Background: In the United States, contaminated food causes approximately 1,000 reported disease outbreaks and an estimated 48 million illnesses, 128,000
Methods: The Foodborne Diseases Active Surveillance Network (FoodNet) conducts surveillance among 15% of the U.S. population for laboratory-confirmed infections with nine pathogens transmitted commonly through food. Overall and pathogen-specific changes in incidence were estimated from 1996-1998 to 2010 and from 2006-2008 to 2010.hospitalizations, and 3,000 deaths annually. This report summarizes 2010 surveillance data and describes trends since 1996.
Results: A total of 19,089 infections, 4,247 hospitalizations, and 68 deaths were reported from FoodNet sites in 2010. Salmonella infection was the most common infection reported (17.6 illnesses per 100,000 persons) and was associated with the largest number of hospitalizations (2,290) and deaths (29); no significant change in incidence of Salmonella infection has occurred since the start of surveillance during 1996-1998. Shiga toxin-producing Escherichia coli (STEC) O157 infection caused 0.9 illnesses per 100,000. Compared with 1996-1998, overall incidence of infection with six key pathogens in 2010 was 23% lower, and pathogen-specific incidence was lower for Campylobacter, Listeria, STEC O157, Shigella, and Yersinia infection but higher for Vibrio infection. Compared with a more recent period, 2006--2008, incidence in 2010 was lower for STEC O157 and Shigella infection but higher for Vibrio infection.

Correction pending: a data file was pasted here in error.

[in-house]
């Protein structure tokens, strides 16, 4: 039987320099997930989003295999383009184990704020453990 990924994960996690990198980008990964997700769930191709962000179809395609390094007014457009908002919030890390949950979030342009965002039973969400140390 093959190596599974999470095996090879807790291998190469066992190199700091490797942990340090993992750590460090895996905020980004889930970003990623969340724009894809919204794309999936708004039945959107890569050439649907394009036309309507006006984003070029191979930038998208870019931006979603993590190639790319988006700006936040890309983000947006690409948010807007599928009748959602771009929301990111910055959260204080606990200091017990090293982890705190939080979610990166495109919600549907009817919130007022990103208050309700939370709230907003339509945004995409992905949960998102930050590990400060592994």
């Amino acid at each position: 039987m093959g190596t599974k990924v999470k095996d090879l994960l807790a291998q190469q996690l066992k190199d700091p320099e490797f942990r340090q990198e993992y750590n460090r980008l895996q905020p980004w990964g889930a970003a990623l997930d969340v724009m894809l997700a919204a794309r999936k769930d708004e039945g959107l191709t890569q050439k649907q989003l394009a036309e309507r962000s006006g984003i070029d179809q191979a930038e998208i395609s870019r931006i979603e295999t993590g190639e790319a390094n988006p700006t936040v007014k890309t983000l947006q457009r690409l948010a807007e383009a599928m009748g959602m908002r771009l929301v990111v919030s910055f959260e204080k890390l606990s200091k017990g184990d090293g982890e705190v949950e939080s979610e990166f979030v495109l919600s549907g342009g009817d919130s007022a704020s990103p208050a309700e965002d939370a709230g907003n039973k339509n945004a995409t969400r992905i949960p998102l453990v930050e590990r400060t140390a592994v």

Conclusions: The incidence of STEC O157 infection has declined to reach the 2010 national health objective target of ≥1 case per 100,000. This success, as well as marked declines since 1996-1998 in overall incidence of six key foodborne infections, demonstrates the feasibility of preventing foodborne illnesses.
Implications for public health practice: Salmonella infection should be targeted because it has not declined significantly in more than a decade, and other data indicate that it is one of the most common foodborne infections, resulting in an estimated $365 million in direct medical costs annually. The prevention measures that reduced STEC O157 infection need to be applied more broadly to reduce Salmonella and other infections. Effective measures from farm to table include preventing contamination of meat during slaughter and of all foods, including produce, during processing and preparation; cooking meat thoroughly; vigorously detecting and investigating outbreaks; and recalling contaminated food.